Paris (AFP) July 6, 2009
Leaders of the world's established and emerging economic powerhouses will be under pressure at this week's G8 summit to give a badly-needed jolt to the quest for a new global climate pact.
Negotiators struggling to seal an agreement in Denmark by year's end say the three-day summit, opening on Wednesday in L'Aquila, Italy, is a golden opportunity to haul the process out of a rut.
"It's time to make a difference," Yvo de Boer, executive secretary of the UN's Framework Convention on Climate Change (UNFCCC), where the post-2012 treaty is being brokered, told AFP.
"It's one of those moments in history where leadership will be remembered, but failure will also be remembered."
The L'Aquila meetings firstly gather the heads of the most industrialised nations -- Britain, Canada, France, Germany, Italy, Japan, Russia and the United States -- who will then huddle with leaders of the emerging giants.
Together, their economies account for a whopping 80 percent of the heat-trapping "greenhouse gas" emissions driving dangerous climate change.
Climate change has been an automatic part of the G8 since the Gleneagles summit in Scotland in 2005.
But the results of three successive summits and lengthy communiques have been meagre, mainly due to a rearguard action by former US president George W. Bush, fighting demands for tough emissions curbs.
With little more than five months left to the talks in Copenhagen many hopes are riding on Barack Obama, who has ripped up Bush's climate strategies.
The G8 has prepared a draft communique calling on global emissions to peak by 2020 and then be "substantially reduced" to peg the rise in global temperatures to two degrees Celsius (3.6 degrees Fahrenheit) over pre-industrial levels.
Alden Meyer of the Union of Concerned Scientists (UCS), a US non-governmental organisation, said the 2 C (3.6 F) objective was big news.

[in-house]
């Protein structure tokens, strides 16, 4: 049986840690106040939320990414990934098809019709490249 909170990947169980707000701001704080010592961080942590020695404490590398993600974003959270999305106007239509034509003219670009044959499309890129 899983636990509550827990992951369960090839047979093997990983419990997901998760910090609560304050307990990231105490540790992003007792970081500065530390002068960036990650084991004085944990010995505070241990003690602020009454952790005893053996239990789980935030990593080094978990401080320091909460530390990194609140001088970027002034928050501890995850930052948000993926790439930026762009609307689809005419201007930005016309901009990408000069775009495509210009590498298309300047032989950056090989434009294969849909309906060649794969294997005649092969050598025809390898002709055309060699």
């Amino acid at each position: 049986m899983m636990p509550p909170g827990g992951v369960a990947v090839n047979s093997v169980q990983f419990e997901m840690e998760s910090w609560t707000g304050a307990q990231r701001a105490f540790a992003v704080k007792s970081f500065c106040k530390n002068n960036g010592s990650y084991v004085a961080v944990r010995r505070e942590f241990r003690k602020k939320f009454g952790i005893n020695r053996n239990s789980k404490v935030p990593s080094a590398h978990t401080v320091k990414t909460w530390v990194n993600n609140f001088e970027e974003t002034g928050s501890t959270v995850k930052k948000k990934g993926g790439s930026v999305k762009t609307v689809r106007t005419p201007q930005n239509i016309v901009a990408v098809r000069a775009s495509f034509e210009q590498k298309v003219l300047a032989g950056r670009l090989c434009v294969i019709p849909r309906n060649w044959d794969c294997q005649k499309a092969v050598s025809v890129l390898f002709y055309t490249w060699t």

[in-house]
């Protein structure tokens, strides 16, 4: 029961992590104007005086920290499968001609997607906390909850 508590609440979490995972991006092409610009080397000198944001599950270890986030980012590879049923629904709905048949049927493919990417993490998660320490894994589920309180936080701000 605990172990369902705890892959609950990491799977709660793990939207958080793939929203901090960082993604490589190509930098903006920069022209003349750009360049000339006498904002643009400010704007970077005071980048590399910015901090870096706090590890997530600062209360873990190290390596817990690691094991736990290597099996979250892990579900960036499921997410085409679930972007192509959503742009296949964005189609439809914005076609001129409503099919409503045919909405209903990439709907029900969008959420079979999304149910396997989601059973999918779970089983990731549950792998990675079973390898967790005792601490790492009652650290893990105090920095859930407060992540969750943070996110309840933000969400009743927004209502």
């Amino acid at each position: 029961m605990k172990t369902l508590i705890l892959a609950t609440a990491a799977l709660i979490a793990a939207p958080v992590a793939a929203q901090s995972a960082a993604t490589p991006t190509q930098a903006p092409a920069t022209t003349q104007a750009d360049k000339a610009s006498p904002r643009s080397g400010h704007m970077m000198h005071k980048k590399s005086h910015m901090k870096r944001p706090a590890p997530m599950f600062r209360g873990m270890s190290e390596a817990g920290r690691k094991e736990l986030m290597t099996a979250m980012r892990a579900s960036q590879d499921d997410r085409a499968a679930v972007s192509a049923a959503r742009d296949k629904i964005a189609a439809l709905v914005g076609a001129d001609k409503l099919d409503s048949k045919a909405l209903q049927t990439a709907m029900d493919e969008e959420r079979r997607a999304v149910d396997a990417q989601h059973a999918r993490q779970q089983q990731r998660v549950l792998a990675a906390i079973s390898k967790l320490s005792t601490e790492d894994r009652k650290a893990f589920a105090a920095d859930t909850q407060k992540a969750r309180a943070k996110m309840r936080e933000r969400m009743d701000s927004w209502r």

"That is new and that is significant -- because you haven't had the US under President Bush willing to say anything about the two degree limit," said Meyer.
But Meyer also noted there were no specifics among the industrialised powers on how to share out emissions curbs for 2020.
Nor were there any details on how to help poor countries tackle climate change and their own fossil-fuel emissions.
According to a German source, a push by Berlin for the G8 to agree a common goal for 2020 has so far met with a lukewarm reception, even from fellow Europeans. The European Union (EU) is targeting an eventual 20 percent fall on emissions, compared to 1990.
For its part, the US has set itself a target of a 17 percent reduction by 2020 over 2005 levels, which represents only a four percent fall on 1990, a goal which the EU regards as insufficient.
The 16-nation Major Economies Forum (MEF) -- which brings together the G8 members and emerging economies such as China, India and Brazil -- have scheduled a meeting on Thursday where leaders will also endorse the 2 C (3.6 F) goal.
They will also support an "aspirational" global goal of halving emissions by 2050, according to a draft communique.
Such pledges are fine but limited, said Brice Lalonde, France's ambassador on climate change.
"It's easy enough to set out a target for 2050, but much more difficult for 2020. And what's more, any long-term objective will have much more credibility if you can explain how you intend to achieve it," he said.
Meyer said the L'Aquila meetings faced a core dilemma.
The G8 countries are reluctant to commit themselves to specific goals until they see strong promises on how emerging powers will avoid becoming the carbon culprits of tomorrow, he said.
But poorer countries are loth to sign up to much until they see what rich countries are prepared to do.
Green groups say the onus lies on rich countries that are historically most to blame for today's warming and best placed to shoulder the cost of dealing with the problem.
"We expect and we need a clear signal from the G8 leaders on emissions reduction targets for 2020... If not the G8, who else?" asked Tobias Muenchmeyer, deputy director at Greenpeace's political unit.
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